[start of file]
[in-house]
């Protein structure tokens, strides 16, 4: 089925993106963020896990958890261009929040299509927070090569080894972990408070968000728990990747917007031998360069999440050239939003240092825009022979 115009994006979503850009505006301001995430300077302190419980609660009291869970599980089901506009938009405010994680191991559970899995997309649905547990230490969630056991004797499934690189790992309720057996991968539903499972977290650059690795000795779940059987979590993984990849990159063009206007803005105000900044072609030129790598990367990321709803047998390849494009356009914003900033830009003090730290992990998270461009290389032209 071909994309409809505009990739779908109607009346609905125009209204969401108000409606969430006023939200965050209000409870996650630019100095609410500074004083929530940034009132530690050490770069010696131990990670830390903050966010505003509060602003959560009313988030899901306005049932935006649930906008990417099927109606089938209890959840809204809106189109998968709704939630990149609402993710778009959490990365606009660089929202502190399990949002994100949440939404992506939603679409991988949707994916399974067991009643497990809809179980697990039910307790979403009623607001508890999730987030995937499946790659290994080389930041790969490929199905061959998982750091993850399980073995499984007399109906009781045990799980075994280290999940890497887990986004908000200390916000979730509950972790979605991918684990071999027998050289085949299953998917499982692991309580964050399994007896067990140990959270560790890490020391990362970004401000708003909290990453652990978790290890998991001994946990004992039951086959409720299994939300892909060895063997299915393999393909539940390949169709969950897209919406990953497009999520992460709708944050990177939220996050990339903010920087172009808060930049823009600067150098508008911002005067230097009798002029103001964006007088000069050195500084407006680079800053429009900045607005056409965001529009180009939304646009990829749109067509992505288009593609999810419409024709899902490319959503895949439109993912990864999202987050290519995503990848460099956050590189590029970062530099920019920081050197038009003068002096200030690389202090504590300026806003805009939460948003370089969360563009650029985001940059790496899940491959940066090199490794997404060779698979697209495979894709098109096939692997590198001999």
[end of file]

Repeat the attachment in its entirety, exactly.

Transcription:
[in-house]
């Protein structure tokens, strides 16, 4: 089925993106963020896990958890261009929040299509927070090569080894972990408070968000728990990747917007031998360069999440050239939003240092825009022979 115009994006979503850009505006301001995430300077302190419980609660009291869970599980089901506009938009405010994680191991559970899995997309649905547990230490969630056991004797499934690189790992309720057996991968539903499972977290650059690795000795779940059987979590993984990849990159063009206007803005105000900044072609030129790598990367990321709803047998390849494009356009914003900033830009003090730290992990998270461009290389032209 071909994309409809505009990739779908109607009346609905125009209204969401108000409606969430006023939200965050209000409870996650630019100095609410500074004083929530940034009132530690050490770069010696131990990670830390903050966010505003509060602003959560009313988030899901306005049932935006649930906008990417099927109606089938209890959840809204809106189109998968709704939630990149609402993710778009959490990365606009660089929202502190399990949002994100949440939404992506939603679409991988949707994916399974067991009643497990809809179980697990039910307790979403009623607001508890999730987030995937499946790659290994080389930041790969490929199905061959998982750091993850399980073995499984007399109906009781045990799980075994280290999940890497887990986004908000200390916000979730509950972790979605991918684990071999027998050289085949299953998917499982692991309580964050399994007896067990140990959270560790890490020391990362970004401000708003909290990453652990978790290890998991001994946990004992039951086959409720299994939300892909060895063997299915393999393909539940390949169709969950897209919406990953497009999520992460709708944050990177939220996050990339903010920087172009808060930049823009600067150098508008911002005067230097009798002029103001964006007088000069050195500084407006680079800053429009900045607005056409965001529009180009939304646009990829749109067509992505288009593609999810419409024709899902490319959503895949439109993912990864999202987050290519995503990848460099956050590189590029970062530099920019920081050197038009003068002096200030690389202090504590300026806003805009939460948003370089969360563009650029985001940059790496899940491959940066090199490794997404060779698979697209495979894709098109096939692997590198001999």